Does the 60/40 portfolio still make sense?
Does the 60/40 portfolio still make sense?
The 60/40 approach to portfolio construction has long been a mainstay of investing – allocate 60% to equities for capital appreciation and 40% to bonds for income and potential risk mitigation.
It’s a simple investment strategy that has performed extremely well over the past two decades, as stock prices have risen in a near-straight line and interest rates have fallen to record lows, pushing up bond prices.
But some investors are now losing faith in this model amid the challenging macroeconomic environment.
Although equity and bond returns are seldom positively correlated, some fear that this trend could continue. However, this does not mean investors should completely shun bonds from their strategic asset allocation.
Bonds can still provide valuable portfolio risk reduction and diversification, even if equity-bond correlations remain positive.
Volatility matters more for risk reduction
There are two ways in which an asset can reduce portfolio volatility:
1) volatility effect: the effect of adding an asset with lower volatility than equities, even if this asset is perfectly correlated to equities.
2) correlation effect: the effect of adding an asset that has a low or negative correlation to equities.
Historically, a portfolio of bonds has been roughly half as volatile as stocks. Given this sizable difference, most of the risk reduction in a 60/40 has come from the lower volatility of bonds rather than their negative correlation with equities.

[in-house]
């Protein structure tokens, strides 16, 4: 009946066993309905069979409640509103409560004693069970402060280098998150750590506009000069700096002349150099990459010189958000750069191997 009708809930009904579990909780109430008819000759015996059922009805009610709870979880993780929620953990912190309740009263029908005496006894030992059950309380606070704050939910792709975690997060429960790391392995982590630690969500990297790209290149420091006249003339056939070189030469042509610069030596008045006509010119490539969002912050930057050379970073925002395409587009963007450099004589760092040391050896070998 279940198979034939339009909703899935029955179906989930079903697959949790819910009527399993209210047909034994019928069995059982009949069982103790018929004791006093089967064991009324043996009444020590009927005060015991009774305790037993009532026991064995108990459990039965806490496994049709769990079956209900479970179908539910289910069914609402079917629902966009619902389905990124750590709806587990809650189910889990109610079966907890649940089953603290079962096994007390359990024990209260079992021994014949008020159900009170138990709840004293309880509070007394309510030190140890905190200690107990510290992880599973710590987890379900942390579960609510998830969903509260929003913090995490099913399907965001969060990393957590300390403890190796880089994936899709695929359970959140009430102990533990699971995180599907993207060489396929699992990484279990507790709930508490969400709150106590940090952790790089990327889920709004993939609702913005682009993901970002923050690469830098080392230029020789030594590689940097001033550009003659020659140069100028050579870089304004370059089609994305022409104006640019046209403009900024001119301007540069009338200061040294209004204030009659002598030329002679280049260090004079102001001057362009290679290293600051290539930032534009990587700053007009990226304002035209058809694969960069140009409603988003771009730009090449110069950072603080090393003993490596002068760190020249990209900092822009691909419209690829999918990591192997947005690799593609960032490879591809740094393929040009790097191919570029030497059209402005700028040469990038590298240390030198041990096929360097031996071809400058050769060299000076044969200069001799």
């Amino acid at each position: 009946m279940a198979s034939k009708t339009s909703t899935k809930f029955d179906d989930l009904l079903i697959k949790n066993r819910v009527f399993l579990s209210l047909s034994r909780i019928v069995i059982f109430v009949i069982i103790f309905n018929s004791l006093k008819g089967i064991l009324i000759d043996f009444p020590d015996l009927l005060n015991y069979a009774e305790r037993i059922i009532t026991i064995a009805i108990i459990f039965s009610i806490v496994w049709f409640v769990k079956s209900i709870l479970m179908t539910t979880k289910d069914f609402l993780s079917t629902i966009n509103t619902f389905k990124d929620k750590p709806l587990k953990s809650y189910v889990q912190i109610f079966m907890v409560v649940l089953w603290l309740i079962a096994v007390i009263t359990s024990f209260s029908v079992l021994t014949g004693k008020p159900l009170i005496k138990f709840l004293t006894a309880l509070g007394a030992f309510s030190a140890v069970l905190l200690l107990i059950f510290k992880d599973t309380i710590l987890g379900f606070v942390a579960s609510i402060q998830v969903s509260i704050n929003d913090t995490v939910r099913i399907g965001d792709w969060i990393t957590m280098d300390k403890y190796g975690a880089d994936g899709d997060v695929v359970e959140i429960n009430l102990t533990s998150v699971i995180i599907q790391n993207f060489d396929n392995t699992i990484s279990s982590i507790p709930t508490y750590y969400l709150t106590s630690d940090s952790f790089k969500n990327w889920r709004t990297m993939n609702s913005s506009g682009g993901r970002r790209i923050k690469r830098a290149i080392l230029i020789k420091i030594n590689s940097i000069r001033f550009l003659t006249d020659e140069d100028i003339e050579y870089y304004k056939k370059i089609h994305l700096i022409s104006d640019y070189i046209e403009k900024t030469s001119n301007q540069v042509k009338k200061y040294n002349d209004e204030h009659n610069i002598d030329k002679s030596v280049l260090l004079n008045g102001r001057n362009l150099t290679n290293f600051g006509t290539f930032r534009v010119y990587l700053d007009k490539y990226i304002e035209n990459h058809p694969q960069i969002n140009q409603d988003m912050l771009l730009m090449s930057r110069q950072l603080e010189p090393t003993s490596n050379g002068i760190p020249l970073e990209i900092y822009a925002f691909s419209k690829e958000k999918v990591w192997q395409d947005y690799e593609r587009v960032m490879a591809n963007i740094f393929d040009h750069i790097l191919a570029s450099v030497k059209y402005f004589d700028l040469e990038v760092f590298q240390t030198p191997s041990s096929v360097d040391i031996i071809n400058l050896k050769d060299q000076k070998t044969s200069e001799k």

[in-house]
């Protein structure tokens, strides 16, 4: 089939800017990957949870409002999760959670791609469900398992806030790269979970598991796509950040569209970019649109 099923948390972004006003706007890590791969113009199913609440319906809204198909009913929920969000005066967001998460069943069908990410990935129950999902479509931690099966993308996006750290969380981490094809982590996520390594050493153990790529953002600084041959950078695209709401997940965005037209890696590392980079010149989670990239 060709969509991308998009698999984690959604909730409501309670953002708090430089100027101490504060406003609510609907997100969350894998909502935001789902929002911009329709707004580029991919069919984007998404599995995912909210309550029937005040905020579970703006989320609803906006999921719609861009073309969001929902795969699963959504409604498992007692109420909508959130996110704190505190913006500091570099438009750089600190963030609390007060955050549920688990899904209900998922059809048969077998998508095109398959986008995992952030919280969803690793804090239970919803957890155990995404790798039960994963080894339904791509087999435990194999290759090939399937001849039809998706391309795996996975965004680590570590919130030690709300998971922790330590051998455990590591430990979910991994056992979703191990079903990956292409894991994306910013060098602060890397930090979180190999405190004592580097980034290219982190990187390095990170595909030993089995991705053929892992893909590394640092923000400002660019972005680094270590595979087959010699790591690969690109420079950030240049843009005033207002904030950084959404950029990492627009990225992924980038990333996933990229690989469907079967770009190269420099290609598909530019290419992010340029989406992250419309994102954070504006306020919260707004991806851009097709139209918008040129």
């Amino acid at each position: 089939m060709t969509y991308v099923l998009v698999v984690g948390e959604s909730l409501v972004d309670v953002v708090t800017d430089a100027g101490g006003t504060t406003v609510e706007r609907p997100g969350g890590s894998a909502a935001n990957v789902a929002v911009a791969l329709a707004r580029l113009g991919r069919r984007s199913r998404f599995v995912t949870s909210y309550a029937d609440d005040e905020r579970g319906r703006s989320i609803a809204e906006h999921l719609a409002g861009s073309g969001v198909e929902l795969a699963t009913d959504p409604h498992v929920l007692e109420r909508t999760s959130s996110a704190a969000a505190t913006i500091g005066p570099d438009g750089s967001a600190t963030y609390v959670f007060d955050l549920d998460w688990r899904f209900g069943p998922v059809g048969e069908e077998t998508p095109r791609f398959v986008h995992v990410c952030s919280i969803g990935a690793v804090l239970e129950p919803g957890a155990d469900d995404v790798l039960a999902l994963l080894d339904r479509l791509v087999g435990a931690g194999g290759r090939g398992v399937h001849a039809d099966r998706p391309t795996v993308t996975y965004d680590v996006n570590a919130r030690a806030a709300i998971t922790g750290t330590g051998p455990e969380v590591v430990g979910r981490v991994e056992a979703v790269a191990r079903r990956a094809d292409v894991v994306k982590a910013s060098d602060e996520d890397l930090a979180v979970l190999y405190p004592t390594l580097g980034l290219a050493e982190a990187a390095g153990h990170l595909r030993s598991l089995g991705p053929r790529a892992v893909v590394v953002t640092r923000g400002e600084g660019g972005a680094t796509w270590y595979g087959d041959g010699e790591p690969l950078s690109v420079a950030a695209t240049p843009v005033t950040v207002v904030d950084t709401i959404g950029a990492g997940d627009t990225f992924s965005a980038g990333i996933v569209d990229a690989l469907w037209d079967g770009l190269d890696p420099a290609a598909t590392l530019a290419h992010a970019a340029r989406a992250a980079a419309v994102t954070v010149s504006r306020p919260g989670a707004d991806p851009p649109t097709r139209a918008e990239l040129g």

As long as bonds remain less volatile than equities going forward, a 60/40 portfolio can still look attractive from a risk perspective.
Risk/reward can still be attractive even if correlations spike
If all an investor cared about was reducing their portfolio volatility, one could argue that they should simply increase their allocation to cash.
But naturally, there’s more to efficient portfolio construction than minimising risk. Investors also care about returns and whether they are being appropriately compensated for taking risk.
So how much do correlations and/or volatility need to increase to make you indifferent between a 60/40 versus just owning equities? The answer is a lot.
Based on our economics team’s return forecasts and assuming the last 20 years of volatility persists, we find that equities offer an expected return/volatility ratio of 0.27 compared to 0.38 for bonds.
However, the risk-reward for the 60/40 still beats equities under nearly all assumptions about correlations and bond volatility. This means correlations and/or volatility would need to rise materially in order to blunt the appeal of the 60/40.
For example, let’s assume that equity-bond correlations increase to +0.6 – a level that was only briefly seen in the 1990s. In this scenario, bond volatility would need to increase 2.8x from 5.4% today to 14.5% to make investors indifferent in terms of risk-reward between a 60/40 versus an equity-only portfolio.
The 60/40 portfolio is probably here to stay
The simultaneous sell-off in equities and bonds this year has alarmed investors. But when it comes to constructing an efficient portfolio, our analysis finds that correlations matter less you might think.
This is because most of the risk reduction in a 60/40 equity-bond portfolio comes from the lower volatility of bonds rather than their negative correlation with equities.
Looking ahead, bond volatility and/or correlations would need to rise materially in order to erode the risk-reward ratio of the 60/40 compared to holding equities only.
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